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Self-appreciation: Disable your downplayer

- June 15, 2010 2 MIN READ

I’m no good at receiving compliments. I’ve trained myself to say ‘Thanks’ instead of ‘It’s nothing’ but I’m usually still a bit uncomfortable when I receive praise. Okay, very uncomfortable!

So why do I downplay?

I’m caught in the trap of the false virtues of modesty and humility. And I suspect I’m not the only one who struggles with self-appreciation!

Why do I call modesty and humility false virtues?

Because they don’t serve our life purpose.

You see, when we downplay, we tell ourselves, ‘I’m not good enough. I am not deserving of this.’

When our downplayers are turned up high, all we’re doing is vibrating unworthiness. We’re rehearsing and reinforcing ‘I’m not good enough yet’.

And if my purpose is to help leaders transform the world by first transforming themselves, how on earth is that going to happen with the vibration of ‘I’m not good enough’?

It won’t work. Ever.

To inspire others to transform their awareness and personal influence I need to have my confidence and self-worth dialled up high. Powerful positive energy is engaging, influential and contagious.

‘I’m not good enough yet’ is not.

Humility and modesty are false friends that unhinge our personal power. Playing small, thinking small, and feeling small serves no one, no cause, no thing.

Big thinkers and strong leaders need to think big, feel big, and play big if they want to get big results. Downplaying is small thinking, small feeling, and can only lead to small results.

Self-appreciation is not arrogance

When I appreciate the fact that I love writing and generally what I write is okay… (Whoa! See how I did that? Generally what I write is okay?). Rewind: I’ll try that again, this time with my downplayer off.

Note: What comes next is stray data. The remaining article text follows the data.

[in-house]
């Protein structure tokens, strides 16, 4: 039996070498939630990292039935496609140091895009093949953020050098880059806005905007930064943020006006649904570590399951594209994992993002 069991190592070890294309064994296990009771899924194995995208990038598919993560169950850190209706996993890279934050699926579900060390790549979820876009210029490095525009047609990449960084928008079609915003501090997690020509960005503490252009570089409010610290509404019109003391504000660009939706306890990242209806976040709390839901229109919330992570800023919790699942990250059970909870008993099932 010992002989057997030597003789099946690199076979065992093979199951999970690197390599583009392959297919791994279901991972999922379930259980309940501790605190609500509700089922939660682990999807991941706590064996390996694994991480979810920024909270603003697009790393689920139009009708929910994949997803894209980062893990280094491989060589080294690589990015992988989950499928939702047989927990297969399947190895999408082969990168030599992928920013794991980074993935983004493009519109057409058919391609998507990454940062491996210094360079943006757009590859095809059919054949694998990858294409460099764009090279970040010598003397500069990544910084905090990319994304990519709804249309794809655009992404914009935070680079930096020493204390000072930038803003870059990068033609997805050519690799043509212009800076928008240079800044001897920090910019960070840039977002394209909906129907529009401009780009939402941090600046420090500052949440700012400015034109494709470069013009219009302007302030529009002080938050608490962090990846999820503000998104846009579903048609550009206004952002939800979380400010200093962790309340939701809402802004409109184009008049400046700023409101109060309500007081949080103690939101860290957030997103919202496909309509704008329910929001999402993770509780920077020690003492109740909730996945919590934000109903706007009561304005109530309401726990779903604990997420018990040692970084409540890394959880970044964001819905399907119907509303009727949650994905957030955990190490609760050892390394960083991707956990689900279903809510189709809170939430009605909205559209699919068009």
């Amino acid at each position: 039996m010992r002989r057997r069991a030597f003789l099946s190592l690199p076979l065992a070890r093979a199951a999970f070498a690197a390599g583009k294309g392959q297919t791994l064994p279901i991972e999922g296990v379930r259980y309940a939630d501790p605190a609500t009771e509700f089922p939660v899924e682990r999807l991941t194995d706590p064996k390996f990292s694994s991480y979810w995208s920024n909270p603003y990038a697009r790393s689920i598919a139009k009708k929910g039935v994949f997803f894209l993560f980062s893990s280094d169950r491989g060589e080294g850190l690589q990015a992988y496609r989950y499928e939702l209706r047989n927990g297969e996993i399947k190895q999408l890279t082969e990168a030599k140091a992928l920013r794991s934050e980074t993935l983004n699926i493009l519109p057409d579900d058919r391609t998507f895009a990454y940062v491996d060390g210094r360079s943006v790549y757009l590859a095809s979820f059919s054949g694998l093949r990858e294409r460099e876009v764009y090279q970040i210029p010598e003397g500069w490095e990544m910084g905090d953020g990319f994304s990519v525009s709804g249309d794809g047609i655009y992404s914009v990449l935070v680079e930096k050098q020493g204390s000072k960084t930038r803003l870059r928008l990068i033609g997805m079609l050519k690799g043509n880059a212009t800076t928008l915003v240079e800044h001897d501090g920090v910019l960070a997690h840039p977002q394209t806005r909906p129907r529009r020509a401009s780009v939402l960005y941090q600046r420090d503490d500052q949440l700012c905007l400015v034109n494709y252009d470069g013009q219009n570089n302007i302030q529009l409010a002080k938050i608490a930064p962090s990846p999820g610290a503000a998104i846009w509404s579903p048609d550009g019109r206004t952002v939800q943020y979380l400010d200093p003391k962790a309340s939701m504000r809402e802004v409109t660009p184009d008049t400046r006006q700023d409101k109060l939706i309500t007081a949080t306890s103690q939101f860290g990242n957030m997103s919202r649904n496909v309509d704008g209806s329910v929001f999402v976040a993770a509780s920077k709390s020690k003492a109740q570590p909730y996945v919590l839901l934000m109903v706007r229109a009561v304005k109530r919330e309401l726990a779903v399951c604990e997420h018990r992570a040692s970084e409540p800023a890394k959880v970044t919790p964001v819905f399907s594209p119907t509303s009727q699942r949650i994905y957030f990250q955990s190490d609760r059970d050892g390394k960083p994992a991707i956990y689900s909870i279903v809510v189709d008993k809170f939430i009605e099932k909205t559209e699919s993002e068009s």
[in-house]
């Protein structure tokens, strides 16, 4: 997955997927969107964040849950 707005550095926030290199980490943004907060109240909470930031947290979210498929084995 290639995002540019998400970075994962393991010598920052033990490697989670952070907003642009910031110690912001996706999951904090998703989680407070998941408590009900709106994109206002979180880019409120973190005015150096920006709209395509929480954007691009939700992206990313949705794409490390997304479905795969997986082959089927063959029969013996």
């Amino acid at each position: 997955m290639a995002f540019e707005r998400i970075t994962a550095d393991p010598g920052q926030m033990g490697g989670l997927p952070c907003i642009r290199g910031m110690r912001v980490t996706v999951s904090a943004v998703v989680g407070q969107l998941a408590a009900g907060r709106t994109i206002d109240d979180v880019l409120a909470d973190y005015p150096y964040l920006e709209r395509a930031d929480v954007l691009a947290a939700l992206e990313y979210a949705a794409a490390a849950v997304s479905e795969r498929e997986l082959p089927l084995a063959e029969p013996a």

When I appreciate that what I write is powerful and engaging, I’m not being arrogant; I’m appreciating my strengths. And I’m being grateful that those strengths serve my purpose in the world by inspiring others in their own transformation.

That’s not arrogance. Arrogance would be something like, ‘I’m an awesome writer and you’re not. Don’t you wish you were me?’ (Not exactly inspirational, is it?)

Self-appreciation doesn’t raise you above others – it raises your vibration. It makes you more influential and more positive.

Turn up the volume on your up-player

Self-appreciation makes you a vibrational match to your vision and makes room for it to arrive in your life.

By practising appreciation – and then dialling it up a notch – I tune in to success and accomplishment, and create exactly the environment I want for me, my results, and my clients.

For example, next week I’ve been invited to speak to a group coached by the highly acclaimed personal development guru Mark Joyner. Here’s how I’m appreciating that opportunity:

Wow! That’s awesome! I’m so cool! I attract the top end, big guns in my field – that’s who I play with now! I’m delighted to share my powerful message of personal transformation using my unique and practical system. I‘m a guru too. I’m an amazing guru! I have the talent and vision to uplift thousands and I‘m attracting these opportunities daily.

Phew. That wasn’t as easy as it looked! But there’s no room for limiting beliefs here. I’m totally committed to my vision. Personal transformation is a high energy, big playing field and I am stepping up as a key player.

What about you? What accomplishments and opportunities is it time to up-play? (And when you tell us about them, don’t forget to turn the volume up on your self-appreciation dial!)